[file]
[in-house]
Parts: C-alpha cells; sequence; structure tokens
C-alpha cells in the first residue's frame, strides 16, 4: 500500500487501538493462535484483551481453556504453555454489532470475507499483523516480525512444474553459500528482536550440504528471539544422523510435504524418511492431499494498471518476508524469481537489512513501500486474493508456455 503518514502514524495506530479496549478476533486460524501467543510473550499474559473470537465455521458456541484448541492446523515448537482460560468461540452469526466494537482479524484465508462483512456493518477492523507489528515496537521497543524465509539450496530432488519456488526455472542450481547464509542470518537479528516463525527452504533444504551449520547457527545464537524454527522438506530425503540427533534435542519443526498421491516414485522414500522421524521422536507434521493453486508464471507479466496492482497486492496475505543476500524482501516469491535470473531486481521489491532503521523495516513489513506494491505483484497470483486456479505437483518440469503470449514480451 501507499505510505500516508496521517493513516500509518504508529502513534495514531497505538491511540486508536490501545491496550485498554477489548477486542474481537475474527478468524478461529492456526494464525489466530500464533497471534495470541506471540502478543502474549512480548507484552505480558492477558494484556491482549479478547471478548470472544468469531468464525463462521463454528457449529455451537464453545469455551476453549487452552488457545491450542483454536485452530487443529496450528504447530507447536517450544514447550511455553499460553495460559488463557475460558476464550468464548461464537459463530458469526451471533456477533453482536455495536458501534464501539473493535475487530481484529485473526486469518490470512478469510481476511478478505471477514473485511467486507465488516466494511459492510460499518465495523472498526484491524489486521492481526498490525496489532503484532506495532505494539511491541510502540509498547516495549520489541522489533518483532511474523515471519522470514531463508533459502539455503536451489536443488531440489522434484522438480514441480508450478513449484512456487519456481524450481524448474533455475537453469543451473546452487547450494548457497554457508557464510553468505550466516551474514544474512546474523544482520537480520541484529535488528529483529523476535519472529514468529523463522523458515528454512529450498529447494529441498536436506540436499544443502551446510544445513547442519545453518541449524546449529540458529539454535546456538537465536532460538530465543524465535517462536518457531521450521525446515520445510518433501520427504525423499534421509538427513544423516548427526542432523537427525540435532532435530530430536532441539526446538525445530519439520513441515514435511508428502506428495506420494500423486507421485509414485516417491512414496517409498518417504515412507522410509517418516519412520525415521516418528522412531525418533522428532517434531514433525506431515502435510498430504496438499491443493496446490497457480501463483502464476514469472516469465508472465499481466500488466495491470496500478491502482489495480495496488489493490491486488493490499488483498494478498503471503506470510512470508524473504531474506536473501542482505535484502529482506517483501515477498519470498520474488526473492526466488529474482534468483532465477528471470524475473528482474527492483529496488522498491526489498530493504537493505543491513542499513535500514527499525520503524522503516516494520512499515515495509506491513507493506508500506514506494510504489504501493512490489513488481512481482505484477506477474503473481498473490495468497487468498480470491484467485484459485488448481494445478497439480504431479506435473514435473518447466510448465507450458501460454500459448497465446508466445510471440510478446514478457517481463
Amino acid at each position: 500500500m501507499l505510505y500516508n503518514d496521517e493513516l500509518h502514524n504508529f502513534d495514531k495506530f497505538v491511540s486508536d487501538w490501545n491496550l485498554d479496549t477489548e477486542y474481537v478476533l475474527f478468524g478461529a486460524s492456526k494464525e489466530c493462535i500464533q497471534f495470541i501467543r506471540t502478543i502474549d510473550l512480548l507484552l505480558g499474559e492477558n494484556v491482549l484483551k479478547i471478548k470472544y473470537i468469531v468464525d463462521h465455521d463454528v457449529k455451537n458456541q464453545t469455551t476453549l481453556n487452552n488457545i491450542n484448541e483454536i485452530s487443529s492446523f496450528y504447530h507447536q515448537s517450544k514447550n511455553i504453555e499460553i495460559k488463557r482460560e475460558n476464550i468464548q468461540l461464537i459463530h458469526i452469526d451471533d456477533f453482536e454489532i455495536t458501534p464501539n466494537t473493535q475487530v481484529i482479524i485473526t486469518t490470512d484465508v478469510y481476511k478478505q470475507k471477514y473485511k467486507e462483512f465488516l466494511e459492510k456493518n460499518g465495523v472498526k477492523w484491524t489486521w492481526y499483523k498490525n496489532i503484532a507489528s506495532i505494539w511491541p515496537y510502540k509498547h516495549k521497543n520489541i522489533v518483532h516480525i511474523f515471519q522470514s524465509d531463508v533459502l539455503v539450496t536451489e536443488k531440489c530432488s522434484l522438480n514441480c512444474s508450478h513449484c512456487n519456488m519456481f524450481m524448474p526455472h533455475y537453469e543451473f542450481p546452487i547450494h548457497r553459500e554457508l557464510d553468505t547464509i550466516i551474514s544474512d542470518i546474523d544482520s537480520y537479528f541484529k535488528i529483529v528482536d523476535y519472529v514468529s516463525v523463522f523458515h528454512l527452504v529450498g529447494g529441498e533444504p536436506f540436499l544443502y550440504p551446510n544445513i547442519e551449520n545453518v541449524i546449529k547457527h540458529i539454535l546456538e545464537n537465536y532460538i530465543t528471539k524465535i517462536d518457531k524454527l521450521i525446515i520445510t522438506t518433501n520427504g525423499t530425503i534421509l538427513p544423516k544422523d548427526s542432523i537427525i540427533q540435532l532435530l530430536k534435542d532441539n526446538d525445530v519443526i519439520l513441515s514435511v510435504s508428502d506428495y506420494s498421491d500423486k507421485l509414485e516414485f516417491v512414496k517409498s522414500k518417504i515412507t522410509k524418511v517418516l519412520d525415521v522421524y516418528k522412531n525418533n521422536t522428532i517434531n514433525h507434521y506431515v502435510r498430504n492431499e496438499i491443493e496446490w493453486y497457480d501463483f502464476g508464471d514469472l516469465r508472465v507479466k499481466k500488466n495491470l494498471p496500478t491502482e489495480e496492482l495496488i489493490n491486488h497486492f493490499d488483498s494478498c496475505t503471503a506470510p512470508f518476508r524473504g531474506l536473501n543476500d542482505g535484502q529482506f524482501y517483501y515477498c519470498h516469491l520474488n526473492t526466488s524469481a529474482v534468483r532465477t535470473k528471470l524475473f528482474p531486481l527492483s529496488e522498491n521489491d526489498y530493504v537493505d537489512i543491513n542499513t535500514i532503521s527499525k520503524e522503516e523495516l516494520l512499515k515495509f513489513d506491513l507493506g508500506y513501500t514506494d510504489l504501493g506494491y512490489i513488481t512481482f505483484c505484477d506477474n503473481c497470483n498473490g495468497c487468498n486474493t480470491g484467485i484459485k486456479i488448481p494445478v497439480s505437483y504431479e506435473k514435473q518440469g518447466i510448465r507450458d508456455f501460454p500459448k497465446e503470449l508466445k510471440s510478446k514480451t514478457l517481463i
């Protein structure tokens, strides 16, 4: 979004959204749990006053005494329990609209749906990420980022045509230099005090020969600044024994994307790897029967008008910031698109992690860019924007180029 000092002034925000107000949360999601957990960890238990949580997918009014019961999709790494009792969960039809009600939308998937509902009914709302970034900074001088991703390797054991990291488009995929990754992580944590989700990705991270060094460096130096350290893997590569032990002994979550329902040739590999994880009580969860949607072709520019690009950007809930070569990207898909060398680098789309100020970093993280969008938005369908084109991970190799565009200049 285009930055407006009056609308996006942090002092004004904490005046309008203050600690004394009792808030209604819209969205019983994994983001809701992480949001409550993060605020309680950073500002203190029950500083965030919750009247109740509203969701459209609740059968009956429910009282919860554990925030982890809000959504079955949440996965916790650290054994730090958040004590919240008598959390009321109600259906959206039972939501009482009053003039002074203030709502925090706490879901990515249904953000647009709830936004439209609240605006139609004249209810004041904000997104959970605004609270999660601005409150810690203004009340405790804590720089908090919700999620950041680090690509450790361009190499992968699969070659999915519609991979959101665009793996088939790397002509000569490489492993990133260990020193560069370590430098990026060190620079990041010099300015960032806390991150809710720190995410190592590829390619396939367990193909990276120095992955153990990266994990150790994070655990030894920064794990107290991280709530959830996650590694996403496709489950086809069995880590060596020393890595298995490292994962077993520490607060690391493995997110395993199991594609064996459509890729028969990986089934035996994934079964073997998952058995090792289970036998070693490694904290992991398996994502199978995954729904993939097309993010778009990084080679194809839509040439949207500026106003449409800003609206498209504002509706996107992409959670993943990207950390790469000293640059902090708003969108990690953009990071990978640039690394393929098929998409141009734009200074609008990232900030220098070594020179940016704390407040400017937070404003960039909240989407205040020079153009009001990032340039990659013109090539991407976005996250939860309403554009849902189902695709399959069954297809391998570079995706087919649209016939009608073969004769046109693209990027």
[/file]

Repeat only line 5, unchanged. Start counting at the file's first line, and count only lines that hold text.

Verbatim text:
């Protein structure tokens, strides 16, 4: 979004959204749990006053005494329990609209749906990420980022045509230099005090020969600044024994994307790897029967008008910031698109992690860019924007180029 000092002034925000107000949360999601957990960890238990949580997918009014019961999709790494009792969960039809009600939308998937509902009914709302970034900074001088991703390797054991990291488009995929990754992580944590989700990705991270060094460096130096350290893997590569032990002994979550329902040739590999994880009580969860949607072709520019690009950007809930070569990207898909060398680098789309100020970093993280969008938005369908084109991970190799565009200049 285009930055407006009056609308996006942090002092004004904490005046309008203050600690004394009792808030209604819209969205019983994994983001809701992480949001409550993060605020309680950073500002203190029950500083965030919750009247109740509203969701459209609740059968009956429910009282919860554990925030982890809000959504079955949440996965916790650290054994730090958040004590919240008598959390009321109600259906959206039972939501009482009053003039002074203030709502925090706490879901990515249904953000647009709830936004439209609240605006139609004249209810004041904000997104959970605004609270999660601005409150810690203004009340405790804590720089908090919700999620950041680090690509450790361009190499992968699969070659999915519609991979959101665009793996088939790397002509000569490489492993990133260990020193560069370590430098990026060190620079990041010099300015960032806390991150809710720190995410190592590829390619396939367990193909990276120095992955153990990266994990150790994070655990030894920064794990107290991280709530959830996650590694996403496709489950086809069995880590060596020393890595298995490292994962077993520490607060690391493995997110395993199991594609064996459509890729028969990986089934035996994934079964073997998952058995090792289970036998070693490694904290992991398996994502199978995954729904993939097309993010778009990084080679194809839509040439949207500026106003449409800003609206498209504002509706996107992409959670993943990207950390790469000293640059902090708003969108990690953009990071990978640039690394393929098929998409141009734009200074609008990232900030220098070594020179940016704390407040400017937070404003960039909240989407205040020079153009009001990032340039990659013109090539991407976005996250939860309403554009849902189902695709399959069954297809391998570079995706087919649209016939009608073969004769046109693209990027």